I’m sorry I’ve rejoined the party a month late. I seem to a have missed a conversation that gets to the very heart of FOSIL and why I chose to approach Jenny about our Politics inquiry in the first place; how do I teach this topic through inquiry?
Sam, you raise a fundamental point about curriculum design and the pitfalls of tacking on a vacuous activity just for fun. I fear we partially fell into this trap last year, though the creation of one’s own pressure group did generate some of the most imaginative and engaging student work I have ever seen (granted, I see a lot of essays, so perhaps my bar is low!). In addition, it moved students up to the higher order thinking skills of application and evaluation, something I know FOSIL is so effective at doing across the board. Nevertheless, as Jenny says, this year, we will be altering the final phase of the inquiry into something that more closely-follows the Politics specification, by utilising real pressure groups. Indeed we have targeted think tanks, cyberactivists, etc owing to the focus the exam board places on these different brands of pressure group.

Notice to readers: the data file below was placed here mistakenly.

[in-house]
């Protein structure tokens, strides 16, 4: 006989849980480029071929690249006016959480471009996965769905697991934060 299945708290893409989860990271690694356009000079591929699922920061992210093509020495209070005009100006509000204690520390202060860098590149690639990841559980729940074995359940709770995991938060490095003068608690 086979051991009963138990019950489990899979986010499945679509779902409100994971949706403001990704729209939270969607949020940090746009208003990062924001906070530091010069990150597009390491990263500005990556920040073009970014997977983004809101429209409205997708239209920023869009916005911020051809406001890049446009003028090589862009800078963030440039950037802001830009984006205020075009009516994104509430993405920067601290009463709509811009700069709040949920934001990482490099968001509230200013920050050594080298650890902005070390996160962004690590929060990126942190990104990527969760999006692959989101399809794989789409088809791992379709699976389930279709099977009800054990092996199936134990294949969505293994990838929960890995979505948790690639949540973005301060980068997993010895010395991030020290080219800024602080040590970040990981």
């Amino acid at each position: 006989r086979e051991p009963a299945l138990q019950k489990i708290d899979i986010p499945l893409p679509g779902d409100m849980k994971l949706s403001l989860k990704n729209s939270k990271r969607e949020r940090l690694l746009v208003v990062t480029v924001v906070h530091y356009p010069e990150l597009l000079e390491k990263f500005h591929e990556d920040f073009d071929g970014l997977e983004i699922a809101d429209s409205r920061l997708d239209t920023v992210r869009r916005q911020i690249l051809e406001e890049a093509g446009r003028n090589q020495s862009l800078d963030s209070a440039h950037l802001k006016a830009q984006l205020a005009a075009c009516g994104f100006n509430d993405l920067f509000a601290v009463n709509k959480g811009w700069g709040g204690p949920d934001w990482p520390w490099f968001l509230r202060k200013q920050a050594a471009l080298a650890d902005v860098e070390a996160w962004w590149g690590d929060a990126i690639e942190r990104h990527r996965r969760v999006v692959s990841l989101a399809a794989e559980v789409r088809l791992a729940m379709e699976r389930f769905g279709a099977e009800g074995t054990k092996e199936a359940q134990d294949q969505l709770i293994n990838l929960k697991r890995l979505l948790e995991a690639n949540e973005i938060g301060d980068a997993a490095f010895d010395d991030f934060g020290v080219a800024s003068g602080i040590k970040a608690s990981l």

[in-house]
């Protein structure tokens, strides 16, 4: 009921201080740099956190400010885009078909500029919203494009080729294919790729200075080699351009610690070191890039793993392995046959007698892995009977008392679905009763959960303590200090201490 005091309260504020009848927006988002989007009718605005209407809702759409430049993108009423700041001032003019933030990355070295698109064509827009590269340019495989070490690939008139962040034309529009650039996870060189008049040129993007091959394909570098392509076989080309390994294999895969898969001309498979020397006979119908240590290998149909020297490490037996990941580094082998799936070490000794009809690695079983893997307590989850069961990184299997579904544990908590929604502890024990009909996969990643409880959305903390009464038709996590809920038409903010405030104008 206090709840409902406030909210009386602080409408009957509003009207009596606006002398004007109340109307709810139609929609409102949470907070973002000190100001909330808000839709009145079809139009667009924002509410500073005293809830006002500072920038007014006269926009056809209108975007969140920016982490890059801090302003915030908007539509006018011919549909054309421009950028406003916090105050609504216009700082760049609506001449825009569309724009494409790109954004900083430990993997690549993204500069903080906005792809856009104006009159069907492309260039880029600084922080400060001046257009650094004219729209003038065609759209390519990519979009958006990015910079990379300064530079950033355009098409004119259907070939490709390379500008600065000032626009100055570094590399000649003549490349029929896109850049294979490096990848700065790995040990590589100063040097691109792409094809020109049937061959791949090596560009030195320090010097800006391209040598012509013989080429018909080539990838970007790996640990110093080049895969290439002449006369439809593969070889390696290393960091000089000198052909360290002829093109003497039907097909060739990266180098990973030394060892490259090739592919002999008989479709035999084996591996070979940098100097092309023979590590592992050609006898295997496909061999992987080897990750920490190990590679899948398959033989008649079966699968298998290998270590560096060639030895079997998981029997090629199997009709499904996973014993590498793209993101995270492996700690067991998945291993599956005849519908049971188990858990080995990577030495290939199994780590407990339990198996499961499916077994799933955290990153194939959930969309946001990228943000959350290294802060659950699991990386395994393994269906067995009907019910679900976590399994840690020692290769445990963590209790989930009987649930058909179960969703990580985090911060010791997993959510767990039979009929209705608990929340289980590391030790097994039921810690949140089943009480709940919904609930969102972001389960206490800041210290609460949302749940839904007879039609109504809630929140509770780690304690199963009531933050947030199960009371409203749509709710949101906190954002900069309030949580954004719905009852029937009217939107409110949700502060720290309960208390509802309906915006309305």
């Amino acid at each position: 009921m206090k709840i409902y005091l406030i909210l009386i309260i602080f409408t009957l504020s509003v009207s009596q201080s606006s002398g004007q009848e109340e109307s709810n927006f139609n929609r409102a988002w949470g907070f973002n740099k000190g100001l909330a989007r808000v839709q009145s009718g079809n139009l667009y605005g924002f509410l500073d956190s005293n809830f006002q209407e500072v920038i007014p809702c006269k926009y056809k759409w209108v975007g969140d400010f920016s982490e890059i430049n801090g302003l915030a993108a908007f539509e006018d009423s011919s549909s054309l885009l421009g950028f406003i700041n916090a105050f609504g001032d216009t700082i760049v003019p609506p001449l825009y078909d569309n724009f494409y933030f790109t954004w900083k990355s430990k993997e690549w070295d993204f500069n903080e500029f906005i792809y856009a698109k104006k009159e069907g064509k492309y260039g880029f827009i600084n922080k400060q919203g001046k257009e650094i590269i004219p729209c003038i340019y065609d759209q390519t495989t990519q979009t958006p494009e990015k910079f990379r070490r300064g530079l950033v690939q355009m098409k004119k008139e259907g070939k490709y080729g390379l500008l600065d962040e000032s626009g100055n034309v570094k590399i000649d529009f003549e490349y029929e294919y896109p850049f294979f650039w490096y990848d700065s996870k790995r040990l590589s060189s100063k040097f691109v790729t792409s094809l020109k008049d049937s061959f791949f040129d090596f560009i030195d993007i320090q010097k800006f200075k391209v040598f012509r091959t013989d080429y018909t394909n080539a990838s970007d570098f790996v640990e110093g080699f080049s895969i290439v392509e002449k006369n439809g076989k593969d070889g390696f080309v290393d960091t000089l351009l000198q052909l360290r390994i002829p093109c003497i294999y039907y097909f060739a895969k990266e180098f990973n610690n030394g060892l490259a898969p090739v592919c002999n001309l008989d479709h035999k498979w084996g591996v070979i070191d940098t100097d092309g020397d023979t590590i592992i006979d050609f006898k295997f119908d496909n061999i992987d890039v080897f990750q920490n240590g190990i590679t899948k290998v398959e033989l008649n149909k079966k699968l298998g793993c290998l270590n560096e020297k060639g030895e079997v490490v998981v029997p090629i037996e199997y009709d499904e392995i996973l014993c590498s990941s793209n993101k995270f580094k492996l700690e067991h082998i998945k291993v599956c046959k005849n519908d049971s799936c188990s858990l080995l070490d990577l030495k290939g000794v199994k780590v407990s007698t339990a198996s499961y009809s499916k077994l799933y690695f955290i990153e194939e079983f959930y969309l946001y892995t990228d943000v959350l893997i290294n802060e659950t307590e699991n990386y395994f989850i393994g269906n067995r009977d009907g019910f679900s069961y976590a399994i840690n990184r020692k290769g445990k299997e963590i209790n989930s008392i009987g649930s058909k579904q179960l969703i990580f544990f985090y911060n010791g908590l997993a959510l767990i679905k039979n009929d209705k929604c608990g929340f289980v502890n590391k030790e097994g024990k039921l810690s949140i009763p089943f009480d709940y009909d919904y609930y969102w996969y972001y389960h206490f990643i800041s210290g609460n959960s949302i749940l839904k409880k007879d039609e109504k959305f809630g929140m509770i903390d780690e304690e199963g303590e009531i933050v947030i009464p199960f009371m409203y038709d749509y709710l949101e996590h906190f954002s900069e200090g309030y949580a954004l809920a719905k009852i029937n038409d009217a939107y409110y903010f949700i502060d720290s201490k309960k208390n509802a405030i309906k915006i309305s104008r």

Coming back to the main issue, that of knowledge-acquisition, which Jenny has already clarified so thoroughly from the FOSIL perspective (particularly in pointing out the teaching of core topic knowledge that we undertook within the Connect and Wonder stages) and in differentiating problem solving from inquiry learning. From my Politics teacher standpoint, the thing that prevents inquiry overloading the working memory as the quoted ‘problem-solving’ based research suggests is that the cycle and resources we produce as part of FOSIL make it clear to students that everything we do is of ‘take-home’ importance. Each lesson follows a clear stage of the FOSIL cycle and, as Jenny says, we as ‘mountain guides’ scaffold learning in a way that allows student agency to flourish, whilst never becoming superfluous or overloading. For example, in our debate lessons for UK pressure groups (is group x successful?), the non-debating students are not passive audience members; they are actively completing notes that will prepare them for their exams, whilst also adding value to the arguments of the two debaters by using their own Express and Reflect resources. Everyone in the room knows that they are acquiring new understanding and developing their arguments, but the debaters are also inquiring (and problem solving for that matter) on the spot, in a live debate; pre-empting counter arguments and crafting their own rebuttals. The intrinsic and instrumental value of these FOSIL activities was plain to see throughout the process.
This idea of combining inquiry and knowledge acquisition is now something I strive to achieve as regularly as possible with my students.